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Prime Minister Justin Trudeau and Liberal MPs applaud as Finance Minister Bill Morneau delivers his fourth budget.

Sean Kilpatrick/The Canadian Press

Bill Morneau’s fourth federal budget contained a variety of pre-election goodies, including many directed at seniors, when it was tabled last week in a raucous House of Commons.

But a number of advocacy groups say it doesn’t go far enough to safeguard members of private-sector pensions and they’re lobbying all federal parties to include more retirement income protections in their election platforms.

The big item is a new national employer-funded insurance program that would make up for shortfalls of any underfunded pension plans in the event the sponsoring employer goes extinct or can’t pay its retirement benefits in full.

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Michael Powell, president of the Canadian Federation of Pensioners, says it would be ideal if Ottawa and the 10 provinces would “hold hands and create one program for all of Canada.”

But the retired General Motors Canada employee says federal officials “don’t quite like the idea” because they don’t think there’s a big enough pool of capital in their jurisdiction.

That’s partly because some pensions are regulated by the provinces, with a large portion of Canada’s defined benefit plans under Ontario’s jurisdiction.

Powell acknowledges that, historically, relatively few Canadian pension plans have failed to fulfil their obligations to retirees in full but notes Sears Canada and Nortel Networks are among the biggest and most well-known cases.

“I agree, it’s a very small number of companies. So why can’t we fix it?” Powell asks.

“Why can’t we sit down and come up with a solution to this so the pensioners are not disadvantaged when the company goes through insolvency?”

In fact, Morneau, who dealt with pension issues during his pre-politics career at human resources firm Morneau Shepell before becoming Justin Trudeau’s finance minister, included several provisions for retirees in his pre-election budget.

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But the Canadian Federation of Pensioners, the National Pensioners Federation and their allies say the budget doesn’t do enough to deal with underfunded defined benefit plans.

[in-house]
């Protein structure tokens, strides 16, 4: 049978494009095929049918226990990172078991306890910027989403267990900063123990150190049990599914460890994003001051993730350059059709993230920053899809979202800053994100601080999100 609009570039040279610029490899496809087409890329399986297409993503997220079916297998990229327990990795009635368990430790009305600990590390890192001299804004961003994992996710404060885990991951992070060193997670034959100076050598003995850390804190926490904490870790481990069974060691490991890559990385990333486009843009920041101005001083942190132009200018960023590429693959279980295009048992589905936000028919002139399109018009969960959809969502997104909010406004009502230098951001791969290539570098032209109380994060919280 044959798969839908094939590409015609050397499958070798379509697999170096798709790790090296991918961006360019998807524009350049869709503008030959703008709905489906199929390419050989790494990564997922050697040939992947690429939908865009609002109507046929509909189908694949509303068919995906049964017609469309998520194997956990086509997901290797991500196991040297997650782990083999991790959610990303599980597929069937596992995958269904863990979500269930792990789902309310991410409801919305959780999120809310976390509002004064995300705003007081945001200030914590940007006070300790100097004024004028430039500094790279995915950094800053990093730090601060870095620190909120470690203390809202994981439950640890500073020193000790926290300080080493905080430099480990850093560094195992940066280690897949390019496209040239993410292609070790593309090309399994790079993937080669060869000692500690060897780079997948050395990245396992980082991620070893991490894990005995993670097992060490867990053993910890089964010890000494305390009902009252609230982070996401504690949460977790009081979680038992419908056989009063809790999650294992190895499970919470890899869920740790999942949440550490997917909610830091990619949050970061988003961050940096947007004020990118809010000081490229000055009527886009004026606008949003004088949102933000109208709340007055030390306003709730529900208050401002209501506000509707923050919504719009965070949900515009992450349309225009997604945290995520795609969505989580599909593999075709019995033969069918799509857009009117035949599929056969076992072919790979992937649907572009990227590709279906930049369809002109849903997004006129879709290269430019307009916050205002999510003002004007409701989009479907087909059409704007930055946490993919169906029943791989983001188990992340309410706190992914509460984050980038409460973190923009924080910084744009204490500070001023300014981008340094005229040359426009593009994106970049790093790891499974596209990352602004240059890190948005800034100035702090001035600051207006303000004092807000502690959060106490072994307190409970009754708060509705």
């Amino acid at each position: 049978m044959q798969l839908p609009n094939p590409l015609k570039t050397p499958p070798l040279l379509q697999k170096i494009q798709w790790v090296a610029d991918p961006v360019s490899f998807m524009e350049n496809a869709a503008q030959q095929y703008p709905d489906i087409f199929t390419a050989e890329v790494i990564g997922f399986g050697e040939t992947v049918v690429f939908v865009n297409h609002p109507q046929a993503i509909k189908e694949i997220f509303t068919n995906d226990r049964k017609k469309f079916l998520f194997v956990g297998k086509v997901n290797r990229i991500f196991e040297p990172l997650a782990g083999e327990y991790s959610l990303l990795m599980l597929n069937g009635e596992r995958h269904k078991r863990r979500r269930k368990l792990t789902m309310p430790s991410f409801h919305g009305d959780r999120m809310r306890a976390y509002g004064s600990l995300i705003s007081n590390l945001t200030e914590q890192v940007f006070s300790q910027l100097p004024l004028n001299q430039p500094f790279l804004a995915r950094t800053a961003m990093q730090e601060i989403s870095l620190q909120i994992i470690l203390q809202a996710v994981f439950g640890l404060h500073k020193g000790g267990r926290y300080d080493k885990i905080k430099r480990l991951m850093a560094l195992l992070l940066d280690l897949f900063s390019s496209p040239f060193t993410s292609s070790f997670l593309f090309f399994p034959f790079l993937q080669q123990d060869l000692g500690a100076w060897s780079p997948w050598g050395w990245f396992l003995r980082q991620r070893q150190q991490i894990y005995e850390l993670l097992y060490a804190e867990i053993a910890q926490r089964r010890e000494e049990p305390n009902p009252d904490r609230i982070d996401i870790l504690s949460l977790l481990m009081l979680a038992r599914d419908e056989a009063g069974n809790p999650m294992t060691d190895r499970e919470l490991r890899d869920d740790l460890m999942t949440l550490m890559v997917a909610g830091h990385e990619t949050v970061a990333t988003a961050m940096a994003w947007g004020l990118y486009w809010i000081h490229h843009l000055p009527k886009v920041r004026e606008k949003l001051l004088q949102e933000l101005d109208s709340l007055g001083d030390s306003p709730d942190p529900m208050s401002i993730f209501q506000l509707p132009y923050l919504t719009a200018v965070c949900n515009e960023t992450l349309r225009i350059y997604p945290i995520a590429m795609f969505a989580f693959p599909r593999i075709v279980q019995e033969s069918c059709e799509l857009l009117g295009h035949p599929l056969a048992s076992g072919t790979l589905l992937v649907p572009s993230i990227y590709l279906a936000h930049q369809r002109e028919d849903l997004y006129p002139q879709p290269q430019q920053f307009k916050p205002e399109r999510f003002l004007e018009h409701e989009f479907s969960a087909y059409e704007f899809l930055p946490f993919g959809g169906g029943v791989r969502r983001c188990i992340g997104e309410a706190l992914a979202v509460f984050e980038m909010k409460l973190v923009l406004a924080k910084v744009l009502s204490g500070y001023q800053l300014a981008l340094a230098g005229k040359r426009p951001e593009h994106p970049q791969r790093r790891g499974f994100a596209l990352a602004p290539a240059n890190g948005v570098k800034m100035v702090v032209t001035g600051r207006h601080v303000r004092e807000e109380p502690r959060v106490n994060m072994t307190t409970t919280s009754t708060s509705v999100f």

That type of pension is supposed to provide a contractually defined level of benefits for the final years of their retired employees and their surviving spouses.

“We were very pleased that a number of our key asks from our national platform were picked up,” says Laura Tamblyn Watts, public policy chief for CARP, which lobbies on behalf of seniors.

“We are really hoping, however, for a pension insurance plan that insures 100 per cent of pension liabilities. And this should be fully funded by the plan sponsors.”

“What we got instead is what I’d describe as ‘good first steps’ — the details of which we’re going to have to watch carefully.”

Trish McAuliffe, president of the National Pensioners Federation, says General Motors of Canada’s underfunded pensions were one reason Ottawa and Ontario had to bail out GM a decade ago.

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McAuliffe, who was one of the unionized production workers at GM’s main Canadian operation until the recession hit, says they had to give up their pension’s cost of living allowance.

“And that was a very hard pill to swallow. I think that was amounting to about $6,000 annually from our members,” McAuliffe says.

Even now, McAuliffe says she can’t be sure that her current pension of $2,600 per month is safe.

“Because GM is really contentious right now. What’s going to happen to my pension?”

While GM’s pension falls under Ontario’s jurisdiction, McAuliffe says the province’s pension benefits guarantee fund is inadequate for Canada’s national interests.

For one thing, smaller provinces don’t have the scale to make such a fund practical and for another, even the Ontario plan has a ceiling on how much it will pay per month towards an insolvent company’s retirees.

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“It’s a very complex system,” McAuliffe says, whose federation represents about one million people across Canada — either as individuals or as members of other organizations.

“We would like to know that the federal government could lead the way and maybe cross jurisdictional (boundaries) to ensure the laws and legislation can be better-aligned.”

“It’s something that I think is do-able with a national pension guarantee fund.”

Watts says CARP was pleased with a number of the budget’s provisions — especially a change in the guaranteed income supplement that will allow low-income Canadians to earn more money before their GIS benefits are clawed back.

“This makes a big difference to older adults across the country and was one of our key platform asks,” Watts says.

She added that CARP is cautiously optimistic about the budget’s provision for greater governance, transparency and oversight over the process when a company with a pension is in crisis and possibly headed to bankruptcy court.

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“And those protections we did get. Now the proof will be in the pudding.”

But Powell is skeptical of a promise to amend the Companies’ Creditors Arrangement Act, the Bankruptcy and Insolvency Act and the Pension Benefit Standards Act — purported to help employees and retirees defend their pensions in court.

“The things they’ve got in their budget — they’re all positive steps. But they don’t actually address the problem.”

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